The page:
Digestive Health Associates

Southwest Endoscopy Center

Sedation/Anesthesia FAQs

Please be aware that endoscopic sedation/anesthesia practices are rapidly evolving and vary considerably from region to region around the world and within the United States.  While we invite guests to this website who are not our patients to learn from the information we are providing here, we recommend that you confer directly with your own gastroenterologist regarding the sedation/anesthesia options that will be available to you for your procedure.  The sedation options we offer at Digestive Health's facilities may not be available to you at other practices.

We use propofol-based sedation for most procedures performed at the Southwest Endoscopy Center and Mercy Regional Medical Center.  Our doctors and staff have over 8 years of experience with this sedation technique, which for those patients who choose it reliably affords a pain-free "sleep-like" procedure, with very rapid awakening and virtually no sense of nausea, drug "hangover" or other lingering side effect.    Please let us know if you have a question which is not addressed here.

For more information see our Sedation Options page.

What does sedation feel like?

Most patients have little recall of "going under."  Those who do typically remember pleasant and relaxed feelings.  Patients receiving moderate sedation with fentanyl-midazolam alone (last used on a routine basis at Digestive Health in 2006) may have complete or near-complete amnesia for their procedure, and for a period of time after the procedure, which occasionally lasts for several hours.  While this is not unpleasant for many patients, it is not unusual for individuals to complain that they felt "drugged" for hours after their procedure.  This was quite troublesome for some patients.  Individuals who are sedated with our current propofol-based sedation plan often report quite vivid dreams, which are typically pleasant in nature.  Propofol-based sedation also causes complete or near-complete amnesia for the procedure, but memory and most cognitive functions typically return nearly to normal prior to discharge.  Patients sedated with propofol rarely complain of feeling "drugged" and more often remark that they feel as if they had a great nap.  While fentanyl and other opioid-type drugs may cause nausea, particularly at higher doses, this is rare with propofol.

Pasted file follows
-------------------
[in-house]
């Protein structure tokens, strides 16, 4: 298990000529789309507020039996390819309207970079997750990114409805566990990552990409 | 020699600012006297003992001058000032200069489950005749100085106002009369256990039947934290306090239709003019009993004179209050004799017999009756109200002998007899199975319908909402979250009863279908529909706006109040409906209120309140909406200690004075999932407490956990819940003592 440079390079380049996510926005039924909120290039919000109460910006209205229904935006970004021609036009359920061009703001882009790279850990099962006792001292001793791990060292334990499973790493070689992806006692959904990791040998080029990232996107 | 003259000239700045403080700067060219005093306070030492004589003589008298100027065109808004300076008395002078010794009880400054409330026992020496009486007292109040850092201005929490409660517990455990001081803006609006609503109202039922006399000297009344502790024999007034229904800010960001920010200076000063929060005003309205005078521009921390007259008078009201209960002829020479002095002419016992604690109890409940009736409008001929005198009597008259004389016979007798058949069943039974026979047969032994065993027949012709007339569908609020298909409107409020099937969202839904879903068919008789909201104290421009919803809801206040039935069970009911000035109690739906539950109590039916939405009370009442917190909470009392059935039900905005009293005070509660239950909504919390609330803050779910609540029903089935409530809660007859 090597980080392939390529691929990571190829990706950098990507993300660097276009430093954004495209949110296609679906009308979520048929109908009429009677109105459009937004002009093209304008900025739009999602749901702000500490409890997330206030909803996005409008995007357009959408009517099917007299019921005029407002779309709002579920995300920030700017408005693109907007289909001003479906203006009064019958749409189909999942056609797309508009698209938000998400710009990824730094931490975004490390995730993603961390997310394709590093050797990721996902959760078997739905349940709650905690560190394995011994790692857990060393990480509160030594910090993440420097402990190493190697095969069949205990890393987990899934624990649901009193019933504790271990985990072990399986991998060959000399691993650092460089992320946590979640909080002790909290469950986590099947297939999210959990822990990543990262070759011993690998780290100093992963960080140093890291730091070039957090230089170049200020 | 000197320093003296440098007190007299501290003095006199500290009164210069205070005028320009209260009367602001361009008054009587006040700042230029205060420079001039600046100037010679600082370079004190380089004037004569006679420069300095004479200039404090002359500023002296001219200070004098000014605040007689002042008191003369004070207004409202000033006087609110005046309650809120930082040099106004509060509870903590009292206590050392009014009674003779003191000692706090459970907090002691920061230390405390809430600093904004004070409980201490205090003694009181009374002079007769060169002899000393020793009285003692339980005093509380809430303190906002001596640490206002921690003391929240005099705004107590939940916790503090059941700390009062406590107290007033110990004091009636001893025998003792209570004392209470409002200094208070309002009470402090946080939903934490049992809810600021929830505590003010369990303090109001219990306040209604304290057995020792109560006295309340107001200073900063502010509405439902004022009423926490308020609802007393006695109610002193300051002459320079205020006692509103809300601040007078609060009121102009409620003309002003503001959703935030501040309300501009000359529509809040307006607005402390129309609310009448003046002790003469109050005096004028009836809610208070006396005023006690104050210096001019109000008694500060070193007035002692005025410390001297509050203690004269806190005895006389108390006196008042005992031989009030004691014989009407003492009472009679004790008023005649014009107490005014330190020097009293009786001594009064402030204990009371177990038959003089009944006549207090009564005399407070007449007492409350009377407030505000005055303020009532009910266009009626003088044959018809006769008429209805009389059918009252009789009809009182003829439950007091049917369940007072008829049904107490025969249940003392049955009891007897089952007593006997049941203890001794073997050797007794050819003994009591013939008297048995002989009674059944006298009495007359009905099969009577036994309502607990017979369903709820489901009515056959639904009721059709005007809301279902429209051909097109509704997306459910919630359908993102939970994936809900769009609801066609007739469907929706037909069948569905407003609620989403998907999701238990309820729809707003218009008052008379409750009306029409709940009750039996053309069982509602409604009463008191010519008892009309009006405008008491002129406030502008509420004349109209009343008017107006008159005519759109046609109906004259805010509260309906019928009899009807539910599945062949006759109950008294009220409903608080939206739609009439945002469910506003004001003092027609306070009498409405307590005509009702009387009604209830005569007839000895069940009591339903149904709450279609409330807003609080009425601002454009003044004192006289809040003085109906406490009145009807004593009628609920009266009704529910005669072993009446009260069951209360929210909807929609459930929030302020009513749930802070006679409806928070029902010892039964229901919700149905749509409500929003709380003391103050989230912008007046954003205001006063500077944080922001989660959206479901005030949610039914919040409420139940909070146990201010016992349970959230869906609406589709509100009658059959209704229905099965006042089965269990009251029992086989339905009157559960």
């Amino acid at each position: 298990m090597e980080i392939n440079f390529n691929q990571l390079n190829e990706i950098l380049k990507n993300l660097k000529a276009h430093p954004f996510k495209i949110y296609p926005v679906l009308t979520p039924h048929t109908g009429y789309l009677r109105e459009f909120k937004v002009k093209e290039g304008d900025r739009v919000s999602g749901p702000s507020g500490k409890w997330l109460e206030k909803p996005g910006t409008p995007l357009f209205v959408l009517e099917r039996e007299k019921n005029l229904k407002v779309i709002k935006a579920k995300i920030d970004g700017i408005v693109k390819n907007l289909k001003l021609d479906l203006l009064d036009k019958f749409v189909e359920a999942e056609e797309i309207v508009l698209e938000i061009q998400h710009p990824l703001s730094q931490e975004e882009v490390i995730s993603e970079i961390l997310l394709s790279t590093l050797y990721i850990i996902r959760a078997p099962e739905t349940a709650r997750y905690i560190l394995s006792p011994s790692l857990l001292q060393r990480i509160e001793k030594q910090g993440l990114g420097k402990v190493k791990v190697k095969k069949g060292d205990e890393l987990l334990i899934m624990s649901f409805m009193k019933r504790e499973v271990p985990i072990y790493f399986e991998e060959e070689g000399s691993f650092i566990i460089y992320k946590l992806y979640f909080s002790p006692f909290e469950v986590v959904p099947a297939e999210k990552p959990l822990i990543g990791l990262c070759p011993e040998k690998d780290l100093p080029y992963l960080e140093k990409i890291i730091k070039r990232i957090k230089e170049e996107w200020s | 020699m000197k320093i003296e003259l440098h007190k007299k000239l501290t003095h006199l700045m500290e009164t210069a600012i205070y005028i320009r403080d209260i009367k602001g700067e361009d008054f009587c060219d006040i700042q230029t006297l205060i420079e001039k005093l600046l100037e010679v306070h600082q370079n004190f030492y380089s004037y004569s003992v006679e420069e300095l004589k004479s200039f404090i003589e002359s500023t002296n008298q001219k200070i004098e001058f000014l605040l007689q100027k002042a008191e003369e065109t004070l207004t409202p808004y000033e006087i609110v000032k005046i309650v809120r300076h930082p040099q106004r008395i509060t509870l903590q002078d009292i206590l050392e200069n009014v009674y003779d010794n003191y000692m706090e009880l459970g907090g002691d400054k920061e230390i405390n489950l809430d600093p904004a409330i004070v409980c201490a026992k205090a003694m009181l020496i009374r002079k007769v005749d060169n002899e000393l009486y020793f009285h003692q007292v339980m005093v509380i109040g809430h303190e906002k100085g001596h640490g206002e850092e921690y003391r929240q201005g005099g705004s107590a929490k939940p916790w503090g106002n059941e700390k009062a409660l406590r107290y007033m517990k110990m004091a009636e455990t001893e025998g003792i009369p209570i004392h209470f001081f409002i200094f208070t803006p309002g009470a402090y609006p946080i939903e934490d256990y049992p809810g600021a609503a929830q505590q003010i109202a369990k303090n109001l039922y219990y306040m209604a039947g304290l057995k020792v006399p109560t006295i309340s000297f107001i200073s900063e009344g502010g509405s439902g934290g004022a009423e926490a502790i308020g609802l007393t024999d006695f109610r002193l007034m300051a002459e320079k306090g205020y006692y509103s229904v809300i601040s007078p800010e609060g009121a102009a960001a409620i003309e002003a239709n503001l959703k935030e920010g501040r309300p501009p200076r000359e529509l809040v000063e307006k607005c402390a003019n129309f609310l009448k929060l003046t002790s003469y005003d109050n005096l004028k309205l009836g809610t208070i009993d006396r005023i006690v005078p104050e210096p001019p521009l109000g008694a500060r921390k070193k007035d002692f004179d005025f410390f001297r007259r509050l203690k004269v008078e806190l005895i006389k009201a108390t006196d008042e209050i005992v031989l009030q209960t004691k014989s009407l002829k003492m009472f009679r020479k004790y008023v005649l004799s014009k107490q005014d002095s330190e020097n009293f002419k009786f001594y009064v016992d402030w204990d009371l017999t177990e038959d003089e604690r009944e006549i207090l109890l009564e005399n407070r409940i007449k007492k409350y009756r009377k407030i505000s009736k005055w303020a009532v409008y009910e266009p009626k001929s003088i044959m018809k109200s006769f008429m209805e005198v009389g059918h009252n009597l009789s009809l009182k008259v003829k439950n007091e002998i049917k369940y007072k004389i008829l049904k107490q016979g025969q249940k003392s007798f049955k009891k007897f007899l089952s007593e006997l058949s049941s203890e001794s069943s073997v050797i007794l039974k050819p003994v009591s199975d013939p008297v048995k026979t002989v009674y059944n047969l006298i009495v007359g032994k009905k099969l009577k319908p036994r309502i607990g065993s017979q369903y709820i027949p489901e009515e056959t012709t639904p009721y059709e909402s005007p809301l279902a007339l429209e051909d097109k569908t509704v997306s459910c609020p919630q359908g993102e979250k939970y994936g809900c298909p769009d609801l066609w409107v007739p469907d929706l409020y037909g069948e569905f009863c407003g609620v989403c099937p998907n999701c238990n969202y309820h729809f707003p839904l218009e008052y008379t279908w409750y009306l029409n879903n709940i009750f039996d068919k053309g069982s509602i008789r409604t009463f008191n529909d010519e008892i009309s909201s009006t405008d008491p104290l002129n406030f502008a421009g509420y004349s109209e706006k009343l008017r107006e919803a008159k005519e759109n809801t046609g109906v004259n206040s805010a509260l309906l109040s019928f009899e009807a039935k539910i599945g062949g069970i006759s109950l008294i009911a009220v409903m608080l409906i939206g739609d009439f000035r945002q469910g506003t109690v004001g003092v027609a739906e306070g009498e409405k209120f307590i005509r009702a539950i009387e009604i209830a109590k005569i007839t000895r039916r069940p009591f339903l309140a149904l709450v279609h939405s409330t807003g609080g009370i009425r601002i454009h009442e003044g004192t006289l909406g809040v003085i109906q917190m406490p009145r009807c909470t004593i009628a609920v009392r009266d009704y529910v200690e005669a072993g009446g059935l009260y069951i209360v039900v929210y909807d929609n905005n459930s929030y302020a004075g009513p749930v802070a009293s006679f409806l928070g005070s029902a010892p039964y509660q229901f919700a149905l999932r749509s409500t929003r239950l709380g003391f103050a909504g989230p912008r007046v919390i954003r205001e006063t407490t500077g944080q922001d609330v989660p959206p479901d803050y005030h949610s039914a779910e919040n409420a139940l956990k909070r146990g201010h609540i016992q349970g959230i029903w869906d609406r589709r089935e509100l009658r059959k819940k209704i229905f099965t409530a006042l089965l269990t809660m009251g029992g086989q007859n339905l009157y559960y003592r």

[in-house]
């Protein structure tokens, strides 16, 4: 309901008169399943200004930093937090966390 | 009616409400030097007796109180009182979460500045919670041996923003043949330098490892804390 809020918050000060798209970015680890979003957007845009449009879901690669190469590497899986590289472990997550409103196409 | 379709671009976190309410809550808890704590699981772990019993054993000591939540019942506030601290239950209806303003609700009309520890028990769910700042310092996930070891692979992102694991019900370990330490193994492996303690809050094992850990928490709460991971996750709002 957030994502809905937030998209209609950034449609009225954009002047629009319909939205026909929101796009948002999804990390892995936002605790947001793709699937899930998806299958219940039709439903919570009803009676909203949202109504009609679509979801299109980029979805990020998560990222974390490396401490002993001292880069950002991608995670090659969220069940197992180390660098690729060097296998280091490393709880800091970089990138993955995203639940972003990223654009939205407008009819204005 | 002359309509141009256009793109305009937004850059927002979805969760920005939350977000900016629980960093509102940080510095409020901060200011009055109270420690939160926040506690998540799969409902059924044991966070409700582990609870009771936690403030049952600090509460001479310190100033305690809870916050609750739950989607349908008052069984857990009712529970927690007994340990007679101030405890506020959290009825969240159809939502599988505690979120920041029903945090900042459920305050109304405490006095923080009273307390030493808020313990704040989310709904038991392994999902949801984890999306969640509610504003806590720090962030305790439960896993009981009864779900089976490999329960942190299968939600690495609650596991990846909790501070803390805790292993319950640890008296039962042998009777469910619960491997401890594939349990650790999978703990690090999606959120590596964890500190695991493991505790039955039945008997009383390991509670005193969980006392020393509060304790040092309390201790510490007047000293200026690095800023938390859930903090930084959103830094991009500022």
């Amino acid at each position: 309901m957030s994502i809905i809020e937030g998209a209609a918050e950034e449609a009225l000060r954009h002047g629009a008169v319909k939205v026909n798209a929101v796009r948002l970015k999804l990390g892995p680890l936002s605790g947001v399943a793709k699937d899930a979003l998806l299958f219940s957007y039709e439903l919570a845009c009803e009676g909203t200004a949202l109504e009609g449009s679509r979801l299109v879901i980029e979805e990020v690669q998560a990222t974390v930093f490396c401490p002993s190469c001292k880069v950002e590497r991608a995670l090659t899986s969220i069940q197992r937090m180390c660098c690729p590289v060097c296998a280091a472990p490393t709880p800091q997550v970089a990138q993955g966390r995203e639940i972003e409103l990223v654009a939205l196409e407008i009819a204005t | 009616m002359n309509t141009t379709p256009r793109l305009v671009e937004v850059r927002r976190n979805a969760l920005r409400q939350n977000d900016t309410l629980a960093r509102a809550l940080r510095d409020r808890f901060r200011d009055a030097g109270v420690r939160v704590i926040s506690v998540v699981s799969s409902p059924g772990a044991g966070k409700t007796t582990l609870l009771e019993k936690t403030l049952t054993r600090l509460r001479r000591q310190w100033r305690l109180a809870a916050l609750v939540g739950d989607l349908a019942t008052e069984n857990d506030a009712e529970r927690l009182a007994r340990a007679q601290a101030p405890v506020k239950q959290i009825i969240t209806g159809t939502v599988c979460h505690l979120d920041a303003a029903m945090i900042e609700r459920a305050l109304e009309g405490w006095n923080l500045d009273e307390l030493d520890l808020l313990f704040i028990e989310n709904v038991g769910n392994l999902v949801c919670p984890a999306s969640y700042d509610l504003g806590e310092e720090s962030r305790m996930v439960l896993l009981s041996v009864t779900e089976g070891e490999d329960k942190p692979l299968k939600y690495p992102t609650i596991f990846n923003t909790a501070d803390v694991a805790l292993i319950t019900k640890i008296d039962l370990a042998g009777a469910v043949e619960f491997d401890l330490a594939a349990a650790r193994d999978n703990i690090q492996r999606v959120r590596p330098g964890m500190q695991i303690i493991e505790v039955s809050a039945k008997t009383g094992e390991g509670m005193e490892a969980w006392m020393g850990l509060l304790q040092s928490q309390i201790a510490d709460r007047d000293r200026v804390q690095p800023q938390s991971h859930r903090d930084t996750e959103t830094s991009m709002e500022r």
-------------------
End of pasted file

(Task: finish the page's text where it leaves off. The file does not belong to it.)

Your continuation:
Also see Sedation Options



Is sedation needed in every case?  I'm afraid of sedation and want to be awake if possible.

Our goal is to provide you with a safe, complete and comfortable endoscopic procedure.  There is considerable variation from patient to patient with respect to tolerance for these procedures.  Some motivated patients may be able to tolerate an unsedated upper endoscopy well but not colonoscopy, and vice versa. 

The ability to tolerate an unsedated upper endoscopy depends largely on the sensitivity of your gag reflex and your general anxiety level about the procedure.  If you are highly motivated to avoid sedation and can wiggle two of your fingers in the back of your throat for a few minutes without gagging or retching you may be a good candidate to try unsedated endoscopy.  On the other hand, if even the thought of fingers in your throat makes you gag it is unlikely that you will tolerate the exam without sedation.


The ability to tolerate colonoscopy without sedation or with conventional moderate sedation depends on factors relating to your sensitivity to anal and rectal manipulation, manipulation of the colon and its supporting tissues, and to the amount of manipulation of the colon necessary to complete the exam, which is quite variable from patient to patient and difficult to predict before the procedure.  Additionally, the need for sedation in colonoscopy depends on the technical difficulty of the exam, which also is variable and hard to predict.  In general, thin woman tend to be more difficult to examine than overweight men, though this is not universal.  A prior hysterectomy also seems to predict a more difficult exam.  Procedural techniques that enhance the potential success of unsedated colonoscopy, water infusion-exchange colonoscopy and carbon dioxide insufflation, are frequently used at the Southwest Endoscopy Center for both unsedated and sedated colonoscopy.